Going Green

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Overview

With so much talk of climate change and greenhouse emissions, we often wonder if we, as a global society, can ever achieve a carbon neutral or net zero target.

It requires a significant change in all of our behaviours, and in the use of technology, a big ask, on an international scale, but a target we should all aim for nevertheless.

The climate change committee has set a target that we need to reduce greenhouse gas emissions by 78% by 2035 as a necessary step towards achieving ‘net zero’ by 2050.

How can technology and IT contribute to achieving this goal?

When it comes to the world of work, and our reliance on technology and energy resources to run our systems, processes and manufacturing production, it’s not surprising to note its significant contribution to overall carbon emissions.

Through research, we’ve identified that the annual environmental footprint of a user of a company’s IT system is roughly equivalent to the air pollution of a 1,926 mile car ride (around 788kg of CO2), the energy usage of charging 100,540 smartphones (about 1,520 kWh of energy), and 428 showers (23,555 litres of water). That’s probably more than most of us would expect.

For any reduction targets to be achieved, we must first be able to measure the environmental impact of our operations now, and when mitigating measures have been put in place.

Measuring carbon footprint allows us to identify where there are quick wins, where inefficiencies can be addressed to reduce drain on resources and limit waste production. This is where we apply our SMART strategy, to plan, implement and measure the impact of actions.

In the world of ICT this environmental audit covers a wide range of operational equipment and processes including but not limited to:

  • Computer hardware
  • Telephone infrastructure
  • Servers and data centres
  • Printers, inks and paper
  • LAN, WLAN networks
  • Technology waste management
  • Inefficiencies, such as time wasting processes, unnecessary travel easily replaced by IT, staff training to improve awareness and workflow

Our role is not only to ensure equipment and systems are energy efficient, but to put in place real-time monitoring to ensure energy efficiency is maintained, and prompt remedial action is taken should a problem occur.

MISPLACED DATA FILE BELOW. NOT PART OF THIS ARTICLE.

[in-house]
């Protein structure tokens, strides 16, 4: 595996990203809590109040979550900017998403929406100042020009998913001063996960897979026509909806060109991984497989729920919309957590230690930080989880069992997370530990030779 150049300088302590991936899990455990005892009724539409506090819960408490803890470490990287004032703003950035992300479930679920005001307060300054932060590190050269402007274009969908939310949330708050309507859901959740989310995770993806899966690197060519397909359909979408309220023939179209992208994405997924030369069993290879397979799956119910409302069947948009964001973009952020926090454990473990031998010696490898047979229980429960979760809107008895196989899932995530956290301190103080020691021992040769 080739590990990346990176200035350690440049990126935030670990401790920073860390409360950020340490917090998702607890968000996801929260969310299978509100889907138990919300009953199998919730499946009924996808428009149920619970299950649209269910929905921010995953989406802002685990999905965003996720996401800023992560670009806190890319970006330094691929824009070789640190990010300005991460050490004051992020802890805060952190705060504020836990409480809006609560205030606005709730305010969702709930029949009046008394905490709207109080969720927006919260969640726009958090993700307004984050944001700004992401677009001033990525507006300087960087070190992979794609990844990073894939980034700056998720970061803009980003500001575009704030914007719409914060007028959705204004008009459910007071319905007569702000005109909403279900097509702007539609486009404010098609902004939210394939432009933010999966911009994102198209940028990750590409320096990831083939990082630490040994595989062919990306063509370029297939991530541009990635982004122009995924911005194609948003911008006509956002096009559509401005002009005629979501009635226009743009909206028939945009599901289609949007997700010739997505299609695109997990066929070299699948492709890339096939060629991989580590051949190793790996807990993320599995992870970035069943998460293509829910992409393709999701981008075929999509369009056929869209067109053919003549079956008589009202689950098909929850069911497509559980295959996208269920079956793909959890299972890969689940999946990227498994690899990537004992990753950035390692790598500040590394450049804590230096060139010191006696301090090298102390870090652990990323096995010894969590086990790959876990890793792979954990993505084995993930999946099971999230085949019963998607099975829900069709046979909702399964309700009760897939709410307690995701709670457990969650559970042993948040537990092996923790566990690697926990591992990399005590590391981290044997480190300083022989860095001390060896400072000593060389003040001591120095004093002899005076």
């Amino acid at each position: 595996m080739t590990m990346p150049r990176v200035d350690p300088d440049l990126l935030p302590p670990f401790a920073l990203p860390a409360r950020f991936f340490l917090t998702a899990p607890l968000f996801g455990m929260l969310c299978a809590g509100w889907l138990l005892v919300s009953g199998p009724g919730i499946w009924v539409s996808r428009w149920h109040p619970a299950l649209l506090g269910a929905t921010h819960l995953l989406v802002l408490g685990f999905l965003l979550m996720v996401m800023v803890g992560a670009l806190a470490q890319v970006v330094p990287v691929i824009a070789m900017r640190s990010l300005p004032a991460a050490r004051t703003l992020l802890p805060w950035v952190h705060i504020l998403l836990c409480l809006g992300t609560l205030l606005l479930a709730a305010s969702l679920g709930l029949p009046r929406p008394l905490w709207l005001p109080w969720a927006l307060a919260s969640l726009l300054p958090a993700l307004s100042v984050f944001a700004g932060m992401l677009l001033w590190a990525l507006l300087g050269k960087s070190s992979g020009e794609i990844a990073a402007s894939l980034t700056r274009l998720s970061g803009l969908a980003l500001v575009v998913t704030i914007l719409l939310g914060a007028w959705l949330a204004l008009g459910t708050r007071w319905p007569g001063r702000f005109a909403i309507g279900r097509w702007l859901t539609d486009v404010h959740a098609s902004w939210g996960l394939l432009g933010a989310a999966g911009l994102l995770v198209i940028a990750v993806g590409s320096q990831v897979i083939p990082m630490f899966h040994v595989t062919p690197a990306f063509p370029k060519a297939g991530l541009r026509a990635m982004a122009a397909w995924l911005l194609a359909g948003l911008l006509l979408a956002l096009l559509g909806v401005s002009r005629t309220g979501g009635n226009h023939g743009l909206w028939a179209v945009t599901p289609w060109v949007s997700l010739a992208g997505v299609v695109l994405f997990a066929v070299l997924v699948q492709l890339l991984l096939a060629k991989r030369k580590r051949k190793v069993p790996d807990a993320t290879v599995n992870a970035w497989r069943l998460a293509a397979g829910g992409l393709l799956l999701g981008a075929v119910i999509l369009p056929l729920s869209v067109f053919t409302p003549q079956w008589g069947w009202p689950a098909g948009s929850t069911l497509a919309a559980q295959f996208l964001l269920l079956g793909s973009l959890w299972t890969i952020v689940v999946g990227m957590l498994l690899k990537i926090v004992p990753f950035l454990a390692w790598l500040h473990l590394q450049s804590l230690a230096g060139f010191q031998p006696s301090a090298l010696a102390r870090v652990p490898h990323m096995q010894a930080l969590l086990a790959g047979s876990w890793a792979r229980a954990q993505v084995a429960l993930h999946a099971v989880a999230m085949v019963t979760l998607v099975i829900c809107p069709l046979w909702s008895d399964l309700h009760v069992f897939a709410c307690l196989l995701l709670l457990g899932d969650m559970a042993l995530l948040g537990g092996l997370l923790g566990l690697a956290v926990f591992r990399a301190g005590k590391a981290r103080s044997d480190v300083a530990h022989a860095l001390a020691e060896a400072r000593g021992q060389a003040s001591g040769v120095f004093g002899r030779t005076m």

This monitoring process includes automated observation of real time usage levels and power consumption alongside careful configuration of IT infrastructure to optimise Power Usage Effectiveness (PUE).

Achieving net zero emissions is achieved by reducing the amount of carbon emissions created by an organisation, and balancing this with measures to absorb any residual carbon dioxide emissions from the environment. The good news is that it is achievable.

Here is how we help you achieve a zero carbon footprint:

  • reducing energy demand from non-renewable sources, replacing it with renewable, ‘green’, carbon neutral resources
  • adopting high energy efficient standards for buildings e.g. smart lighting and heating
  • employing energy saving ‘sleep modes’ for dormant equipment
  • improving and moderating temperature controls
  • Using smart appliances and energy storage solutions and self-generation of energy e.g. solar energy where possible
  • increasing the use and application of IT across your organisation, to remove the need for travel
  • Using cloud services to allow access to data and information from anywhere, via the internet, reducing the need for paper, for travel, and transport of physical materials such as documents, pictures and presentations

  1. Going paperless
    Cloud technology and shared access to documents, information and processes negates the need for paper on a huge scale. Digital scanning and archiving allow for sharing of data from anywhere in just a few clicks.
  2. Removing servers
    Servers are huge consumers of energy. Removing them saves the energy they consume when running, and the removes the need for server hardware or the environmentally controlled accommodation in which to house it.